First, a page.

Marriage is a commitment, but in theory, it’s supposed to be a long and happy commitment. In order to give yourself the best chance at future marital bliss, you should have a frank “money matters” conversation with your partner-to-be before you tie the knot.
Marrying someone with substantial debts can impact major life decisions like buying a house, raising a family and even the type of wedding you can afford. It’s therefore essential that you sit down with your future spouse and get an idea of the condition of their credit and any hidden monstrous debts that may be lurking in the background, prepared to spoil your honeymoon.
Types of Debt
Debt can generally be divided into two categories: good debt and bad debt. Good debt is usually long-term low interest debt and is often backed by a government guarantee, think student loans, mortgage loans and even some small business loans. If your future husband or wife just finished their residency in endocrinology, they probably have some intimidating student loan debt from med-school. You should be aware of that debt, but it’s not the kind of thing that should scare you away from saying, “I do.”
Bad debt, on the other hand, is the type of short-term, high-interest debt that has the potential to cause serious problems, think credit cards, personal loans and some car loans. If your beloved has been earning a middle-class income but dresses in enough designer apparel to impress even the red carpet crowd, there might be some nasty high-interest credit card debt just waiting to cause some added wedding day stress. Some credit card companies can charge interest rates up to 34% in addition to high fees and enormous penalties. This type of debt can really put a dent in your monthly income and lead to the kind of lover’s quarrels you want to avoid.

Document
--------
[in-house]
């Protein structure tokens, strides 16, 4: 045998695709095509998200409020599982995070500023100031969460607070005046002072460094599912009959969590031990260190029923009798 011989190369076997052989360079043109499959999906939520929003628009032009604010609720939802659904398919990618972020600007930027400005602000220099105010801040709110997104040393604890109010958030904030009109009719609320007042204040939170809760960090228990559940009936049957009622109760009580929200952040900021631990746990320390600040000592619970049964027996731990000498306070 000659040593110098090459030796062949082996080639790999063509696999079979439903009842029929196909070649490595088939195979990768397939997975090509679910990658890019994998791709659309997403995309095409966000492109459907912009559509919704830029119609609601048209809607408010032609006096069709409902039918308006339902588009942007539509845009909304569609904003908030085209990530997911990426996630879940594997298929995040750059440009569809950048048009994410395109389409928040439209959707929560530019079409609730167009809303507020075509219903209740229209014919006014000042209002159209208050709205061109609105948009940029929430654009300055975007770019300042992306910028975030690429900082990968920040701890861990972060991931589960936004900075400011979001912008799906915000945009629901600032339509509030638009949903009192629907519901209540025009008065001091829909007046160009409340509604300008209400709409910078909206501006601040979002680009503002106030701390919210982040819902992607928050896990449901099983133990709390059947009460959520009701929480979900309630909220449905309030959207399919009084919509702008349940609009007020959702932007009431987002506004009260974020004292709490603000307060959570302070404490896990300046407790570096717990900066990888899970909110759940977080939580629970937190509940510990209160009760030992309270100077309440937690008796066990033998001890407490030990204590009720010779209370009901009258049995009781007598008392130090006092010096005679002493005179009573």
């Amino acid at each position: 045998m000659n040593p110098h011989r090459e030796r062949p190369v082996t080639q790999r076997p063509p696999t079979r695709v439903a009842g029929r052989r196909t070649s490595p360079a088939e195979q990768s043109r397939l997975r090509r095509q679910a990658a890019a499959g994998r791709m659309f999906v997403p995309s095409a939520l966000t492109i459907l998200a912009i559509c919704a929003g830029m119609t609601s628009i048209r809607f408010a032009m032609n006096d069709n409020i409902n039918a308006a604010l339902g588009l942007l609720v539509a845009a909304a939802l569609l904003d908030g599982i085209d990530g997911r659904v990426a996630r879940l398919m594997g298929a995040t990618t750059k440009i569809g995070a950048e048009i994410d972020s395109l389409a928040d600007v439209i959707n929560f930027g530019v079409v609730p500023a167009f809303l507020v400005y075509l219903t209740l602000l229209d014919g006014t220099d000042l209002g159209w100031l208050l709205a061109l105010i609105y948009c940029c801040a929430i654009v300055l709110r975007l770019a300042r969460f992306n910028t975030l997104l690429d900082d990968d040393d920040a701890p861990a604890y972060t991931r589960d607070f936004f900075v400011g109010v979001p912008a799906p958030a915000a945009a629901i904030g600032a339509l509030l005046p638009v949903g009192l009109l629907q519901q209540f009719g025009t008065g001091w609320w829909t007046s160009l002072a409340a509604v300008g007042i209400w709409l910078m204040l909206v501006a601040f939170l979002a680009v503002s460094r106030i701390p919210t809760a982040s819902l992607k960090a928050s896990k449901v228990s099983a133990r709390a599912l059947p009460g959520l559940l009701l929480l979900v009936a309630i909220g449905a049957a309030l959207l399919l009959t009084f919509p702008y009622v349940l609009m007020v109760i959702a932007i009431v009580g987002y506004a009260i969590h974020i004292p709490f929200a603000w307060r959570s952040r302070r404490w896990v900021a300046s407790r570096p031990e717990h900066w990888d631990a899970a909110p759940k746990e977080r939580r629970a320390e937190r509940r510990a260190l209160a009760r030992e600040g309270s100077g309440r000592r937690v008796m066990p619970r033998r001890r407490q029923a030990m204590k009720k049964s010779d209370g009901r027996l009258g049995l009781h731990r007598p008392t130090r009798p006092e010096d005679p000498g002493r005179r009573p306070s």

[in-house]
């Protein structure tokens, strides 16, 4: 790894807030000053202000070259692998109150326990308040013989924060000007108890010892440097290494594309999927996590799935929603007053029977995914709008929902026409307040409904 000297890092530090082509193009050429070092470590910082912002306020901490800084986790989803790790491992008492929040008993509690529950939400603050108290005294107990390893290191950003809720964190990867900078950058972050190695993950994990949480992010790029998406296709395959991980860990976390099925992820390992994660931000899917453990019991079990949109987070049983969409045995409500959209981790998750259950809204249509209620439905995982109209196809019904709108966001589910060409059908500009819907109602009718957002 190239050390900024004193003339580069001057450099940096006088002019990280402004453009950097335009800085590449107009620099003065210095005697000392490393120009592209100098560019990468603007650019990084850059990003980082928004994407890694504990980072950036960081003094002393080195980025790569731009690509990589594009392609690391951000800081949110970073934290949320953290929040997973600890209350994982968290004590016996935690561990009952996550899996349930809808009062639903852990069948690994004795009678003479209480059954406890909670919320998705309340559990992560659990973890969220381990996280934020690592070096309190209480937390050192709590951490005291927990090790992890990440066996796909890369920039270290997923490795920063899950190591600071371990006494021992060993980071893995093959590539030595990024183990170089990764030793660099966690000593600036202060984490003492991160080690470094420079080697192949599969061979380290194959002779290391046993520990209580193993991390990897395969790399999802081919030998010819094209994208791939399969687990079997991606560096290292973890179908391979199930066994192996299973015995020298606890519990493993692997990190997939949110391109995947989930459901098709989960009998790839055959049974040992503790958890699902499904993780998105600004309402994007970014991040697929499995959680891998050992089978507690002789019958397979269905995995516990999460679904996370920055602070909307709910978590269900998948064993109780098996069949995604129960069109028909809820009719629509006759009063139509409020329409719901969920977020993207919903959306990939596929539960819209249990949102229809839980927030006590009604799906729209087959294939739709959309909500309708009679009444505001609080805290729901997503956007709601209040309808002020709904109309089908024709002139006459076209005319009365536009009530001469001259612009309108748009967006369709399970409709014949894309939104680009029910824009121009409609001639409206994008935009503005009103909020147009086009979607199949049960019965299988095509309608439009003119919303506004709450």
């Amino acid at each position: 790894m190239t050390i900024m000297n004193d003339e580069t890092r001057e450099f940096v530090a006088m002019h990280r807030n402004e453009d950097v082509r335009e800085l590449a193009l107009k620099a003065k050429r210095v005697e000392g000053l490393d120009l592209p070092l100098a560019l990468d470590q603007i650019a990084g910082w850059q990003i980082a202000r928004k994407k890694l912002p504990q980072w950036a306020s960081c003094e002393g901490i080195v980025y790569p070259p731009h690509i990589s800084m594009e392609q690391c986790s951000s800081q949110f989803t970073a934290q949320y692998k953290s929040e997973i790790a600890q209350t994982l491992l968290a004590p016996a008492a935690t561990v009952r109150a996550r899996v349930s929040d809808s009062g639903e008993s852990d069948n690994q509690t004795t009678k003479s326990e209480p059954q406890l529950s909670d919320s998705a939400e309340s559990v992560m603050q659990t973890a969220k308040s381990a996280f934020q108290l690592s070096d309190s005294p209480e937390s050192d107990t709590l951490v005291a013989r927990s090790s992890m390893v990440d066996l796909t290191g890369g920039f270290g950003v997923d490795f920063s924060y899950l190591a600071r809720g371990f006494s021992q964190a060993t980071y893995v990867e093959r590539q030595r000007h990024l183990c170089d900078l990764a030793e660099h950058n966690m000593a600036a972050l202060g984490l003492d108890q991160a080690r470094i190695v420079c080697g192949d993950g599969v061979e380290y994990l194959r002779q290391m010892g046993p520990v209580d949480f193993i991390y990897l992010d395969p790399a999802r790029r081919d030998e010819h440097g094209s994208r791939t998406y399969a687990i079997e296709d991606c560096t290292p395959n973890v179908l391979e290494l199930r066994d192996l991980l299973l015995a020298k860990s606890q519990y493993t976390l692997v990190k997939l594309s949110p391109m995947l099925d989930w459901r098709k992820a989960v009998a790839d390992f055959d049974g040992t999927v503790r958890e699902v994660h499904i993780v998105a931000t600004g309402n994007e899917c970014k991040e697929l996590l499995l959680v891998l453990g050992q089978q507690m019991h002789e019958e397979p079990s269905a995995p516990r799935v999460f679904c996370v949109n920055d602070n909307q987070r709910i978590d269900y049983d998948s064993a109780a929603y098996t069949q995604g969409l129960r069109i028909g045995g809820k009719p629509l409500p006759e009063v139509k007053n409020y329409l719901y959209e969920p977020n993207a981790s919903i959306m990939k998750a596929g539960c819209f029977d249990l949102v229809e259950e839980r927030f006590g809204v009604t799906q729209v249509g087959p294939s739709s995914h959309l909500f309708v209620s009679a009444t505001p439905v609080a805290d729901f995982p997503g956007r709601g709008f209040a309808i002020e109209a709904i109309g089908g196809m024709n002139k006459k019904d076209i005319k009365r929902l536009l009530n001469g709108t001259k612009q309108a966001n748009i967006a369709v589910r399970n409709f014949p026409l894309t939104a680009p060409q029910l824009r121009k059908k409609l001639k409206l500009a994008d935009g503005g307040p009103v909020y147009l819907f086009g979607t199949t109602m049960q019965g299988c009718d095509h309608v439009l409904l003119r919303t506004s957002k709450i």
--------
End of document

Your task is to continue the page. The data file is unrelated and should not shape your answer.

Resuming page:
To Delay or Not to Delay
Once you know where your future partner’s finances lie, you can make an informed decision about whether it makes sense to get married now or delay for a while. For the most part, you won’t be personally responsible for the debts your partner incurred before the marriage. There are some exceptions to this rule (the comingling of funds or assumption of debts) but they can be avoided with careful planning.
However, just because you’re not personally responsible for the debt doesn’t mean it won’t present problems. Most married couples operate their household as a single unit. That is, they contribute their earnings and assets to make ends meet. If a substantial portion of your partner’s income is diverted to old debts, there will be less money in the “pot” for things like rent, fuel, entertainment and food. Also, it will be difficult, if not impossible, to apply for a mortgage together if your partner’s credit is in the gutter. If you’re fine with these prospects, and head over heels in love, then by all means go forward with the wedding, at least you, unlike thousands of other couples, will have an understanding of the challenges you are facing.
If, however, you’re not comfortable with your partner’s finances, there are a few things you can do. First, you can delay the marriage and work together with your partner at restoring their credit and paying down their debts. You can still set a wedding date. In fact, the certainty of the wedding date is often an impetus to get down to the brass tacks type of financial sacrifice it takes to properly repair a credit rating and pay off those bad debts. In some cases, it takes only a year or less to get things in good shape.